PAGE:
Looking On The Bright Side of Exchanges

The Mystery of Capital Gains Tax

If you’re selling any capital asset, you should know that you may be subject to capital gains tax. And as the Internal Revenue Service says, almost every property you have may be considered a capital asset, whether you bought it as an investment, like real estate or stocks, or for personal use, such as your car or home theater equipment.

If you sell something for an amount that exceeds your “basis” for that item, then the rest is a capital gain and it must be reported as such on your taxes. Your basis is what you spent to get the item, including sales, excise and other taxes and fees, as well as charges for shipping and handling fees, and installation and setup. Also, all expenses you paid for the improvement of an asset, which led to an increase in its value (for example, renovating your rental property), may count towards your basis. Using the same principle, asset depreciation reduces your basis.

More often than not, a taxpayer’s home will be exempt from capital gains tax. The biggest asset people usually have is their home, and depending on market conditions, they can make a huge capital gain when they sell it. The good news is you can exclude a part or even all of such a gain from the capital gains tax, provided the following conditions are met:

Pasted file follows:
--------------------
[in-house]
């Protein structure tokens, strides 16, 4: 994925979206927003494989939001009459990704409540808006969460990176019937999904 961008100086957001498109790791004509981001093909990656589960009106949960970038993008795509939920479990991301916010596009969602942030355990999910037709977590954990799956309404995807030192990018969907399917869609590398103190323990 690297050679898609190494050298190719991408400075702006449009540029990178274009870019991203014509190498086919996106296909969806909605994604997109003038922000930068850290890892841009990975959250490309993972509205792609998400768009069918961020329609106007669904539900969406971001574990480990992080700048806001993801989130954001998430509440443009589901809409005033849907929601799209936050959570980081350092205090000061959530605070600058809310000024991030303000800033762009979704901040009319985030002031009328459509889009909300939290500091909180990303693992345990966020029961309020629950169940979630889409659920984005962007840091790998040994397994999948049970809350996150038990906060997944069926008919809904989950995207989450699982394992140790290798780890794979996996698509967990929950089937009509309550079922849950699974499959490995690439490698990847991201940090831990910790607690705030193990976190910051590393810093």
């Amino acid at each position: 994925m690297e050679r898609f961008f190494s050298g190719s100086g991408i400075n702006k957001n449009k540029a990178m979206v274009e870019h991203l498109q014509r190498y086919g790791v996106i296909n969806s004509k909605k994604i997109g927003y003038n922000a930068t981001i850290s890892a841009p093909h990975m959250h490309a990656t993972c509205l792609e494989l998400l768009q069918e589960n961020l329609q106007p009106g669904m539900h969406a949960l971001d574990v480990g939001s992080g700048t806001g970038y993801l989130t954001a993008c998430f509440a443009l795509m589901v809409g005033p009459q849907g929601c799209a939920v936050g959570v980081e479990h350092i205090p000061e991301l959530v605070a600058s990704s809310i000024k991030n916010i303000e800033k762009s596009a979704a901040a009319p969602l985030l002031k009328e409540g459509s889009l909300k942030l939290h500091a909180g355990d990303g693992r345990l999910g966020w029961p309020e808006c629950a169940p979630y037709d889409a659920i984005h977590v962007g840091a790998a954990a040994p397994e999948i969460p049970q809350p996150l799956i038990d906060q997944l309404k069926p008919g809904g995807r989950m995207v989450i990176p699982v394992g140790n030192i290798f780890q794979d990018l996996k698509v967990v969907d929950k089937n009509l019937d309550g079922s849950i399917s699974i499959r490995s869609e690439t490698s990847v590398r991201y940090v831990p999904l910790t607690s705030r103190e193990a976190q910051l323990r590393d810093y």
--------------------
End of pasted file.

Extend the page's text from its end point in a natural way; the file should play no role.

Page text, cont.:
> You owned the property and used it as your primary residence for at least two years within the five-year period prior to the sale; and

> You haven’t excluded the gain from a previous home sale occurring within two years before the latest sale.

If these conditions are actually met, you can have up to $250,000 excluded from your gain if you’re unmarried and $500,000 if you’re married and filing jointly with your spouse.

How Length of Ownership Matters

Selling an asset you have owned for over a year, your gain will be considered a “long-term” capital gain. If the asset has only been your property for less than a year, it is called a “short-term” capital gain. And taxes for short-term gains are substantially higher than those for long-term gains. The capital gains tax rate on investments you’ve had for less than a year is higher – usually from 10% to 20% or even more.

This tax treatment is one of the best advantages of a “buy-and-hold” investment technique, compared to that which requires frequent buying and selling (for instance, day trading). Also, taxpayers in the bottom brackets typically don’t have to pay taxes on long-term capital gains. Hence, the difference between short-term and long-term capital gains could actually mean to pay taxes or not to pay any taxes.

Capital Losses Offsetting Capital Gains

Selling an asset for lower than its basis produces capital loss. However, only investment capital losses may be used to offset capital gains, and not capital losses from a personal property sale.

Citation: http://www.icewebfilter.com/